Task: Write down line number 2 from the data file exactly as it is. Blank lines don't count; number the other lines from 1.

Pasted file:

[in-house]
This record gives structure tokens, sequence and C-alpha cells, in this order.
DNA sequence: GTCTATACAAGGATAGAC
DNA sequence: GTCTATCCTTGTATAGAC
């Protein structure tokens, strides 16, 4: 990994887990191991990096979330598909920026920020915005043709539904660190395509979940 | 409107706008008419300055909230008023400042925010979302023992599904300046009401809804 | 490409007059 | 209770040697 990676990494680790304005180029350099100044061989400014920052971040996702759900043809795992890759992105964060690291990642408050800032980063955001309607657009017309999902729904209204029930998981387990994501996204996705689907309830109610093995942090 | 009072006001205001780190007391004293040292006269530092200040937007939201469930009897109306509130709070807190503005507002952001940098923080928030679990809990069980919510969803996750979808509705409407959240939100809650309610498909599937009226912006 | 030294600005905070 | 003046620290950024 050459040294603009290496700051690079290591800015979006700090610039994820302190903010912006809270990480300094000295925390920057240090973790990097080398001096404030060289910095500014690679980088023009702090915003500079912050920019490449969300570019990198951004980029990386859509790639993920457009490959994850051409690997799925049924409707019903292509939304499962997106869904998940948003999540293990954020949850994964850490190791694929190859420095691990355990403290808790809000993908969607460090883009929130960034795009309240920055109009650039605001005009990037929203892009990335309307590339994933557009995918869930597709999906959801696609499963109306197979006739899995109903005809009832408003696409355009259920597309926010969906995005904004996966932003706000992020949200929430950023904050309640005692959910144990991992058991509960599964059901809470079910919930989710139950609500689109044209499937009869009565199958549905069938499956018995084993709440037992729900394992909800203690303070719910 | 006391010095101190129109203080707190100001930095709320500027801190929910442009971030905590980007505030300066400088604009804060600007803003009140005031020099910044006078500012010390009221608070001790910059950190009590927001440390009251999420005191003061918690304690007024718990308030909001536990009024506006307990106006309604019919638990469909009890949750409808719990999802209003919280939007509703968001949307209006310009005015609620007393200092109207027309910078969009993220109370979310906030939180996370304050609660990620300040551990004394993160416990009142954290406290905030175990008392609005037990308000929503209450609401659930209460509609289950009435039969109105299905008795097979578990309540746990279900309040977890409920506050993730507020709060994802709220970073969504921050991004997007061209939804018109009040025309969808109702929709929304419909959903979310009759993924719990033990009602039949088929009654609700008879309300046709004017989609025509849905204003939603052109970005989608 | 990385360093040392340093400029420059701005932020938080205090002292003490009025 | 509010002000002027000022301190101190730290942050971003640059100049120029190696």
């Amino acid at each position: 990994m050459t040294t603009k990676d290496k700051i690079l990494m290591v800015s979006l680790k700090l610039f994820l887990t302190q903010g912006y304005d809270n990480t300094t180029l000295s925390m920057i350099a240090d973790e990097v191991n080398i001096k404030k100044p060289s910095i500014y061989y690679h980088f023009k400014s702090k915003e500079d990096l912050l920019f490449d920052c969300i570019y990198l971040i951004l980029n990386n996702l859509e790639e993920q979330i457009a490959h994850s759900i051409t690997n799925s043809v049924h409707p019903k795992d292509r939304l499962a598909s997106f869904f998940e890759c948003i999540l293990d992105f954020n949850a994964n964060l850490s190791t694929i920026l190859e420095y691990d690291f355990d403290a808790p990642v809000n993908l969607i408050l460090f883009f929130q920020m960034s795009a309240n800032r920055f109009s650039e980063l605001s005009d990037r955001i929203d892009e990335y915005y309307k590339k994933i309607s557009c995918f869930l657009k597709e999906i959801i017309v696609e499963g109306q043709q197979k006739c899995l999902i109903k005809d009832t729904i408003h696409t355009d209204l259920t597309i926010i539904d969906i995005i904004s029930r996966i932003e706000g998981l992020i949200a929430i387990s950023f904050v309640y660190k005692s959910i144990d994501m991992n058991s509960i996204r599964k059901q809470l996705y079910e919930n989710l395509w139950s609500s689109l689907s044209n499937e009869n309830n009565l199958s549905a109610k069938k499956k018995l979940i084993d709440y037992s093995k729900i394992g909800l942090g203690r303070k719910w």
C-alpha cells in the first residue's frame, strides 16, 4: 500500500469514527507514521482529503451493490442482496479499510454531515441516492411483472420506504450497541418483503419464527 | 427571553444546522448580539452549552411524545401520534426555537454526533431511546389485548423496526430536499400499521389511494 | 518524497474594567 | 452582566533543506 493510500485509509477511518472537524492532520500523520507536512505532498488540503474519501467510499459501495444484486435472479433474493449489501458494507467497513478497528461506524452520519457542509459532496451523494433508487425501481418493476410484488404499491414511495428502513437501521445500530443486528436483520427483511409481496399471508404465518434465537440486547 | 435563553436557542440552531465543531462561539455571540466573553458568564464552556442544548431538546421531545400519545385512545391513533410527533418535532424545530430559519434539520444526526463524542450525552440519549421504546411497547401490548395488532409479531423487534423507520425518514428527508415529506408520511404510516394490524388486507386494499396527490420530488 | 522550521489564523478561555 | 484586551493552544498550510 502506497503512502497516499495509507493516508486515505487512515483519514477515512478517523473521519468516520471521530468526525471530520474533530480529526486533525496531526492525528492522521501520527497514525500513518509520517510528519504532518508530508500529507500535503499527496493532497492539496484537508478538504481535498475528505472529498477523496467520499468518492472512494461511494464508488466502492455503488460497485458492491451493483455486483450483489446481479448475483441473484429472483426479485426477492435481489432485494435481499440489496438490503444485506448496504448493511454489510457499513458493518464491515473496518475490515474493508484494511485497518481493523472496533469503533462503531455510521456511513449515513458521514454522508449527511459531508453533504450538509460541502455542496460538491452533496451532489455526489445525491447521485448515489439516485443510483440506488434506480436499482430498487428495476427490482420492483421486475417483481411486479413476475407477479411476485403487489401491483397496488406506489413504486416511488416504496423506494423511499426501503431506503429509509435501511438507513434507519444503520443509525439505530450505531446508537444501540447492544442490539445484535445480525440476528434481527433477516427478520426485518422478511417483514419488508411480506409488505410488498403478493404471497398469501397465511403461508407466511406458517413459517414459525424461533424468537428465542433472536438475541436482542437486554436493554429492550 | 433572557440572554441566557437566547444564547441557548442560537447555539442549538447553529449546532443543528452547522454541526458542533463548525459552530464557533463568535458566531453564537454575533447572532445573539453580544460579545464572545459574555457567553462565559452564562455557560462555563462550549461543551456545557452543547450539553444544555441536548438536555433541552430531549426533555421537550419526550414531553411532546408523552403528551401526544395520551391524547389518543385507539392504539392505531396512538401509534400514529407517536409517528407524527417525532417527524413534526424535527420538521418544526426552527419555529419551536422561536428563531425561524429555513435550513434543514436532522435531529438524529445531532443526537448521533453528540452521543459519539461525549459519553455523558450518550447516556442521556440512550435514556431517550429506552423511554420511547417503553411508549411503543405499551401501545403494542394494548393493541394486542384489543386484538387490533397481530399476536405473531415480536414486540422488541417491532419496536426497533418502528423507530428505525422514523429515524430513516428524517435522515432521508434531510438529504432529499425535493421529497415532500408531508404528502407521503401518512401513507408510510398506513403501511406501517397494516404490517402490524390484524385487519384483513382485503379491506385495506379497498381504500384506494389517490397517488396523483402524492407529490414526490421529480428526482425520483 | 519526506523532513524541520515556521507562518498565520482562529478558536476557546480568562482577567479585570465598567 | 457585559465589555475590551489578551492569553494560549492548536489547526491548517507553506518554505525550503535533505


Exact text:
This record gives structure tokens, sequence and C-alpha cells, in this order.